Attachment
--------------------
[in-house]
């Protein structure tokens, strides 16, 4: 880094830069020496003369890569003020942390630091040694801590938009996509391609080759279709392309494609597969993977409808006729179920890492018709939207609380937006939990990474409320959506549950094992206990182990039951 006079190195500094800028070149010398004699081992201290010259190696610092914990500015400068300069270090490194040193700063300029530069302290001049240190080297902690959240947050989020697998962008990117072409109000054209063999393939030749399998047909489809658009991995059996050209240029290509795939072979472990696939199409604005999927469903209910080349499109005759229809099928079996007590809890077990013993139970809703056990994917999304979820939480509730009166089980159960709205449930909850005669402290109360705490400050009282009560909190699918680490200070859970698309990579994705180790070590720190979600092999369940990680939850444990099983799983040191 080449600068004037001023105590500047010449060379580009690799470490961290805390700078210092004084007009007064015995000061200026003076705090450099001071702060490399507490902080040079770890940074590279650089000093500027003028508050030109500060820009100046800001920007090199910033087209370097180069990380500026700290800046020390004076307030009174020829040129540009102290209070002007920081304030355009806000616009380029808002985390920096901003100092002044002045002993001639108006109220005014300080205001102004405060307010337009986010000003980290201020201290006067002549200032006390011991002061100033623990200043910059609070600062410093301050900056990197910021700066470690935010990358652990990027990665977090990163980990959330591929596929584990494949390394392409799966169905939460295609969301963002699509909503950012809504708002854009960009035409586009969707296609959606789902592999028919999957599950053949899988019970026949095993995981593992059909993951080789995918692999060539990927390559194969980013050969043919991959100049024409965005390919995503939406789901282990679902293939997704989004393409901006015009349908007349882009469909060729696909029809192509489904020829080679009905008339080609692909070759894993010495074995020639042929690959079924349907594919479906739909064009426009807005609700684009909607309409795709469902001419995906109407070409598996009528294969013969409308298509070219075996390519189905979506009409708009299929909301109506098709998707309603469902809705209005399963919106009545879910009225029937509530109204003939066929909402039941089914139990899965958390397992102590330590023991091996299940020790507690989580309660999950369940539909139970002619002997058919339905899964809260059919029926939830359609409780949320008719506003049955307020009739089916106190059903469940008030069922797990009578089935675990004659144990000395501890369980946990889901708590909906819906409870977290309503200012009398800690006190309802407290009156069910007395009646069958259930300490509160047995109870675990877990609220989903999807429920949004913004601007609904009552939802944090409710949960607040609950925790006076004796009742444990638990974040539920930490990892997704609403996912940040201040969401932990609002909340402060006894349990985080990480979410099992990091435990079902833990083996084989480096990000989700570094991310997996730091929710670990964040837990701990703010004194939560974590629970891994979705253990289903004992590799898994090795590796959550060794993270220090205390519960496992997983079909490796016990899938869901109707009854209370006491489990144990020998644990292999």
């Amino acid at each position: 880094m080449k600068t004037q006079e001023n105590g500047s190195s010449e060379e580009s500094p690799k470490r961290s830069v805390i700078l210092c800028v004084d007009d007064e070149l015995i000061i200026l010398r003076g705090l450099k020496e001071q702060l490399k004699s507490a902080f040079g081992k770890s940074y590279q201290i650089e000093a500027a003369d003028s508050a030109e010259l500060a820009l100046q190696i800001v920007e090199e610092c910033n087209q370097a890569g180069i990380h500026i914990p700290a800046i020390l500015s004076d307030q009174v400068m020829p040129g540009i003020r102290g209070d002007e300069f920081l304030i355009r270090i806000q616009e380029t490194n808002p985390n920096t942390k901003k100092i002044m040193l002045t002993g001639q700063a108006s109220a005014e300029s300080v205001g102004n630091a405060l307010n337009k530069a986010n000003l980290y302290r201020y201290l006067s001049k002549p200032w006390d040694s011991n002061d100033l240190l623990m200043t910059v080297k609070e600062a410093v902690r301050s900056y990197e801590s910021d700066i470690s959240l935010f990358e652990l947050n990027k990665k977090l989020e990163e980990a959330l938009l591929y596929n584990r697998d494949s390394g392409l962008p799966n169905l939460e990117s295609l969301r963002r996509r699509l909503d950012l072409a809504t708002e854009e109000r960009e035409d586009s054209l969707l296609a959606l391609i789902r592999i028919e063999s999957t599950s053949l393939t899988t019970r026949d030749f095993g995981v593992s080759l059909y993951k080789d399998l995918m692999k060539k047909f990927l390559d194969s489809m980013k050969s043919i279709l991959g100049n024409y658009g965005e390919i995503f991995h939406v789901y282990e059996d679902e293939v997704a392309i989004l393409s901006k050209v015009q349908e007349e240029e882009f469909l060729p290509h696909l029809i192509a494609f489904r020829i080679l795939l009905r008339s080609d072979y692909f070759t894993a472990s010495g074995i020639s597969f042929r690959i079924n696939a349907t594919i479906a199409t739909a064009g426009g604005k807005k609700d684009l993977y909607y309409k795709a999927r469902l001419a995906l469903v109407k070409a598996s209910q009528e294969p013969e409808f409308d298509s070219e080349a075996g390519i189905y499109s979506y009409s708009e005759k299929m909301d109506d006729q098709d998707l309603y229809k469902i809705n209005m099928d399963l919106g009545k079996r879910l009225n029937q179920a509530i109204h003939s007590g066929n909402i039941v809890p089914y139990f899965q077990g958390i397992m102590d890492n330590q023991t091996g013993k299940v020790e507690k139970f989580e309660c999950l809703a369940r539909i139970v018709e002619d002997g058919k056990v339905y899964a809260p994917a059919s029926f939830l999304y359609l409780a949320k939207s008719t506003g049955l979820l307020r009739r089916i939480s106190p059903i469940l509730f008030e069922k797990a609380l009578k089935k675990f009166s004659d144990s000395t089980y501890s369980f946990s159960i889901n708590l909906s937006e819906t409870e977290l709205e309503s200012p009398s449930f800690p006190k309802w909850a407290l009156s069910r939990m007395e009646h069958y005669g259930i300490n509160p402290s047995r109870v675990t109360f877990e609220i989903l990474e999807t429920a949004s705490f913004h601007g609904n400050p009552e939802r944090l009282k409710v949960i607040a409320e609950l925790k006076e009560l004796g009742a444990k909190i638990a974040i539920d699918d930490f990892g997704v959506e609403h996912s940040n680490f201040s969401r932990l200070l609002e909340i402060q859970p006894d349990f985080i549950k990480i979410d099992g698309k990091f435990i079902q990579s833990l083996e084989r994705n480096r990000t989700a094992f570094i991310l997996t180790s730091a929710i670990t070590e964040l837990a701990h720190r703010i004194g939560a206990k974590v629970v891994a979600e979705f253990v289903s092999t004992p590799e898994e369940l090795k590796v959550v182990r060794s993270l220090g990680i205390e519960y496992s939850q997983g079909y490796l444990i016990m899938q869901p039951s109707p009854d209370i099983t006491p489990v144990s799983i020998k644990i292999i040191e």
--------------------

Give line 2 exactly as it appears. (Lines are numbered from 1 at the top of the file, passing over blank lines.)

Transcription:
């Protein structure tokens, strides 16, 4: 880094830069020496003369890569003020942390630091040694801590938009996509391609080759279709392309494609597969993977409808006729179920890492018709939207609380937006939990990474409320959506549950094992206990182990039951 006079190195500094800028070149010398004699081992201290010259190696610092914990500015400068300069270090490194040193700063300029530069302290001049240190080297902690959240947050989020697998962008990117072409109000054209063999393939030749399998047909489809658009991995059996050209240029290509795939072979472990696939199409604005999927469903209910080349499109005759229809099928079996007590809890077990013993139970809703056990994917999304979820939480509730009166089980159960709205449930909850005669402290109360705490400050009282009560909190699918680490200070859970698309990579994705180790070590720190979600092999369940990680939850444990099983799983040191 080449600068004037001023105590500047010449060379580009690799470490961290805390700078210092004084007009007064015995000061200026003076705090450099001071702060490399507490902080040079770890940074590279650089000093500027003028508050030109500060820009100046800001920007090199910033087209370097180069990380500026700290800046020390004076307030009174020829040129540009102290209070002007920081304030355009806000616009380029808002985390920096901003100092002044002045002993001639108006109220005014300080205001102004405060307010337009986010000003980290201020201290006067002549200032006390011991002061100033623990200043910059609070600062410093301050900056990197910021700066470690935010990358652990990027990665977090990163980990959330591929596929584990494949390394392409799966169905939460295609969301963002699509909503950012809504708002854009960009035409586009969707296609959606789902592999028919999957599950053949899988019970026949095993995981593992059909993951080789995918692999060539990927390559194969980013050969043919991959100049024409965005390919995503939406789901282990679902293939997704989004393409901006015009349908007349882009469909060729696909029809192509489904020829080679009905008339080609692909070759894993010495074995020639042929690959079924349907594919479906739909064009426009807005609700684009909607309409795709469902001419995906109407070409598996009528294969013969409308298509070219075996390519189905979506009409708009299929909301109506098709998707309603469902809705209005399963919106009545879910009225029937509530109204003939066929909402039941089914139990899965958390397992102590330590023991091996299940020790507690989580309660999950369940539909139970002619002997058919339905899964809260059919029926939830359609409780949320008719506003049955307020009739089916106190059903469940008030069922797990009578089935675990004659144990000395501890369980946990889901708590909906819906409870977290309503200012009398800690006190309802407290009156069910007395009646069958259930300490509160047995109870675990877990609220989903999807429920949004913004601007609904009552939802944090409710949960607040609950925790006076004796009742444990638990974040539920930490990892997704609403996912940040201040969401932990609002909340402060006894349990985080990480979410099992990091435990079902833990083996084989480096990000989700570094991310997996730091929710670990964040837990701990703010004194939560974590629970891994979705253990289903004992590799898994090795590796959550060794993270220090205390519960496992997983079909490796016990899938869901109707009854209370006491489990144990020998644990292999």